The Seven Stones

New feedback loop in Arabidopsis circadian clock

By James CW Locke, California Institute of Technology

A new Science paper from the lab of Alex Webb (Dodd et al, Science, 2007) represents an important step forward in plant circadian research (read also commentary by Imaizumi et al, Science, 2007). The circadian (24 h) clock controls processes throughout the day and night in most organisms, and in plants is involved in multiple pathways including photosynthesis, leaf movement and floral opening. The circadian clock has evolved to consist of multiple interlocking transcriptional feedback loops (at least in eukaryotes), which generate the 24 h rhythm even under constant environmental conditions.

thumb071121.jpgUsing a series of elegant experiments Dodd et al uncover a new level of complexity to the plant clock. They first show that cytosolic signaling molecule cyclic adenosine diphosphate ribose (cADPR) is regulated by the clock and is responsible for the previously reported circadian rhythm in intracellular calcium. They go on to show that disruption of cADPR signaling by addition of nicotinamide causes a strong period lengthening of the clock. Thus they have discovered an additional feedback loop (see drawing), and revealed a new class of circadian clock components: cytosolic signaling molecules.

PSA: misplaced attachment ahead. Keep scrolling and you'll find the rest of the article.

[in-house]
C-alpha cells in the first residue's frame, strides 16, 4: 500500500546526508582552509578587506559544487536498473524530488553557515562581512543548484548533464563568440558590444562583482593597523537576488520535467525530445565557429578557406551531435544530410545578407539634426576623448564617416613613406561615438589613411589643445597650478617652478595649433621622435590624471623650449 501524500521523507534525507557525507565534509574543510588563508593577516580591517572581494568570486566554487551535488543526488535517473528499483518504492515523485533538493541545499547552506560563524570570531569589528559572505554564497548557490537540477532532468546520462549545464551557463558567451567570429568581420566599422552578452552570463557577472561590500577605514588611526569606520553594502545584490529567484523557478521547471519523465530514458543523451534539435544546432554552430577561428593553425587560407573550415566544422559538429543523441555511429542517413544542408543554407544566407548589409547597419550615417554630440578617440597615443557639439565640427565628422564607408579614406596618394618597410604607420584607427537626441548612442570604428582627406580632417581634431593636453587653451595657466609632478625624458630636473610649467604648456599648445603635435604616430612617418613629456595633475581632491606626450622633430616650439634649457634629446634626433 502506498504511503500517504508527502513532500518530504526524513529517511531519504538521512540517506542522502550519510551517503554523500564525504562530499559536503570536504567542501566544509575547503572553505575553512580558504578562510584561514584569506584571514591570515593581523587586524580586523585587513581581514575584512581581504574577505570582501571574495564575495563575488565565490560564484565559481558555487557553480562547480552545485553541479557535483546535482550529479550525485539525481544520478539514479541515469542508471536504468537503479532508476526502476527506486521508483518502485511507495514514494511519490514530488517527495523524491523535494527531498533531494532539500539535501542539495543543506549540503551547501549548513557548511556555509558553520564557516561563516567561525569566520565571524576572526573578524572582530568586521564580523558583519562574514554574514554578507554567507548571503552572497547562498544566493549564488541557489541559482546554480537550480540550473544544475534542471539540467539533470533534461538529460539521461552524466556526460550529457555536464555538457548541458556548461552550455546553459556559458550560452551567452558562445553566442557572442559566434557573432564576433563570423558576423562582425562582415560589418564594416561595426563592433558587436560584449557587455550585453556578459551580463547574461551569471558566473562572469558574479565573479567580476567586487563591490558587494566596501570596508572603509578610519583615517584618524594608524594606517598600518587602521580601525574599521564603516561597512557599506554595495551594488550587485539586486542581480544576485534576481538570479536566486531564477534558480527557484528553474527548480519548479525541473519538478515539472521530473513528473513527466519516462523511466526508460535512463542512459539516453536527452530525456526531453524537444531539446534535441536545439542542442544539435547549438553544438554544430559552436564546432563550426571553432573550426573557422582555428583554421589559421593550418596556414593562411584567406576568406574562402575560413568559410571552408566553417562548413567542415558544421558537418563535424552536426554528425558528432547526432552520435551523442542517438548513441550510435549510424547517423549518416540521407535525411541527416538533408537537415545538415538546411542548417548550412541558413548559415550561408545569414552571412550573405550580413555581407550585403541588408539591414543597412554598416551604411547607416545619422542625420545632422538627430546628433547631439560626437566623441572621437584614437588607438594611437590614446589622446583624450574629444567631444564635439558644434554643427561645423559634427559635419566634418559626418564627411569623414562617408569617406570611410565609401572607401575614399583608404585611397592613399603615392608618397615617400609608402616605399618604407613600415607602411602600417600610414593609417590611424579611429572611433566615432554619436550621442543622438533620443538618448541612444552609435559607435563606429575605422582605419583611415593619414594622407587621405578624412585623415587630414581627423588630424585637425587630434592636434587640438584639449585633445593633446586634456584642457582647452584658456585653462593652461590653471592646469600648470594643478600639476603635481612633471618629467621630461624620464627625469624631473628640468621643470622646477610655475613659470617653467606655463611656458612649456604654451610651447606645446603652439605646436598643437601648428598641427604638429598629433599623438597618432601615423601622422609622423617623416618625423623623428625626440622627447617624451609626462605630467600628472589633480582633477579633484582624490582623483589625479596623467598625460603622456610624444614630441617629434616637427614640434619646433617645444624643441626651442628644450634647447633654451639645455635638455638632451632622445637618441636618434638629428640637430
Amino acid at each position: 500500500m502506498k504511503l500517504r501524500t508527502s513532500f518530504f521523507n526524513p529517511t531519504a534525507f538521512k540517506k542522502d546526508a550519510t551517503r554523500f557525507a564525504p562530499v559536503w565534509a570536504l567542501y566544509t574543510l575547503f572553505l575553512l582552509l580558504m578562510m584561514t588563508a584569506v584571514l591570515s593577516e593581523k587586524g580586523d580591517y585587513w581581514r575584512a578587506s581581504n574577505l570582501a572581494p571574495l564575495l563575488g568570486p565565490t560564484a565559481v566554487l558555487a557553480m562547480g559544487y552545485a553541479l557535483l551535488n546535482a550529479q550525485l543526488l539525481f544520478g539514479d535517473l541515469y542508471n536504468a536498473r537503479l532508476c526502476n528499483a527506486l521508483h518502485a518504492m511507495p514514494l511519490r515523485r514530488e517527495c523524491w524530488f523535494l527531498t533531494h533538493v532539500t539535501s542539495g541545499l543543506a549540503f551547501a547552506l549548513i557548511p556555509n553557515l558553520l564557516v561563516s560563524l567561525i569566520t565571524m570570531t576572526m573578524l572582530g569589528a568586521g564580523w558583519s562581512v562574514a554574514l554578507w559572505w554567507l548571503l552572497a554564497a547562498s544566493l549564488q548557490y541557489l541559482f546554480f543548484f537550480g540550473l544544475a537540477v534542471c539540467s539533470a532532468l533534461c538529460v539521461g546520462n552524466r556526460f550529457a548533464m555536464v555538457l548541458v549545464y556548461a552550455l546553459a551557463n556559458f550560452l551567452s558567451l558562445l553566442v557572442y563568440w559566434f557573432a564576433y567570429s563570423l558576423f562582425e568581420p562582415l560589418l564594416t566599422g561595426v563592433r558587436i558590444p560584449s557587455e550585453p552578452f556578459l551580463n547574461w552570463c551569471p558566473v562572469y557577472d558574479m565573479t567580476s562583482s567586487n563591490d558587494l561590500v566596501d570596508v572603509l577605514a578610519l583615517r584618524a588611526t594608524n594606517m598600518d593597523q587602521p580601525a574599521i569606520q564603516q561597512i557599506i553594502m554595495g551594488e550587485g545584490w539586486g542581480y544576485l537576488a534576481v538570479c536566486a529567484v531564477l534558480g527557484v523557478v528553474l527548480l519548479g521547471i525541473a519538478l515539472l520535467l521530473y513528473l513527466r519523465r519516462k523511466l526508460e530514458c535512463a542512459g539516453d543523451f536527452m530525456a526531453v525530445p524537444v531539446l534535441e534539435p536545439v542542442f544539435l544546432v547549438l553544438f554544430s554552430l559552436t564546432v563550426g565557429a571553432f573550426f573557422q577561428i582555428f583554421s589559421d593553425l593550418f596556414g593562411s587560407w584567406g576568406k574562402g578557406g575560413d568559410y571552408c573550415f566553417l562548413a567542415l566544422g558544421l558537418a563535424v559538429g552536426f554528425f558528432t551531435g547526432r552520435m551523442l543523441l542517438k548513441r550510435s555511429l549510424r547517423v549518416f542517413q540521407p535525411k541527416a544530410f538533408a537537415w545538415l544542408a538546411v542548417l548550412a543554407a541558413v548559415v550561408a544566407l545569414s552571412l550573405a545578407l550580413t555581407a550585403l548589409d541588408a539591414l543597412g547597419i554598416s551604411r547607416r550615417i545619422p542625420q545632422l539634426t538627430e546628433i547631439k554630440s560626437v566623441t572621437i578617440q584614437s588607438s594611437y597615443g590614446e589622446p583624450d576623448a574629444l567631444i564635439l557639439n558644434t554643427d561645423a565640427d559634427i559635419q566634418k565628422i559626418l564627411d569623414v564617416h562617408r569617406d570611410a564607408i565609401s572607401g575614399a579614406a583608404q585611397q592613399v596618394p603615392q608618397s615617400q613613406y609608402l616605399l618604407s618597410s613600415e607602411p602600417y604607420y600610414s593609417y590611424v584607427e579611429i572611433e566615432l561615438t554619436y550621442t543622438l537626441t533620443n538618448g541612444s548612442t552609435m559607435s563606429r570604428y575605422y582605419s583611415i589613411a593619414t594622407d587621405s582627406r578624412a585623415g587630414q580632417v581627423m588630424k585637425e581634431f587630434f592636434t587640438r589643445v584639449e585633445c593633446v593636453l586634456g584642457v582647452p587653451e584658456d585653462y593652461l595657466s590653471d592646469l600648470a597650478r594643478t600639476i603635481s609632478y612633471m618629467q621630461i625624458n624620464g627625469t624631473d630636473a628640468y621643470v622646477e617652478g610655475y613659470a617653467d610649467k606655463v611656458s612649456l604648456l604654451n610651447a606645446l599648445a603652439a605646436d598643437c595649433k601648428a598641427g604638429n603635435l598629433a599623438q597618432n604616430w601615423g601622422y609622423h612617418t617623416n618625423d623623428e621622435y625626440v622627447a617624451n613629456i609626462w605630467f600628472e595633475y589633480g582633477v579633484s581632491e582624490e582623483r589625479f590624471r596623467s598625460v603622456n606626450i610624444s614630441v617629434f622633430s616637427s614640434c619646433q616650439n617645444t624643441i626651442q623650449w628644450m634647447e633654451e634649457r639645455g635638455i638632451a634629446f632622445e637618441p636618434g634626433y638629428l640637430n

It is also of note that Dodd et al use an existing mathematical model of the Arabidopsis clock (Locke et al, Mol Syst Biol, 2005) to frame the expected effects of their predicted feedback loop. A large amount of systems modeling work has recently been carried out on the clock (summarized in Ueda, Mol Syst Biol, 2006). It is exciting to see how the Arabidopsis clock community has responded to this work. In some cases the models have been used to simulate experiments and to test putative mechanisms (Dodd et al, Science, 2007, Martin-Tryon et al, Plant Physiol, 2007). I believe for systems biology approaches to succeed it is crucial that models must be made easily accessible to experimentalists, which is the case in this field (eg Circadian Modelling). I look forward to seeing the next iteration of the plant circadian clock model, perhaps from the Webb lab including the cADPR feedback loop.


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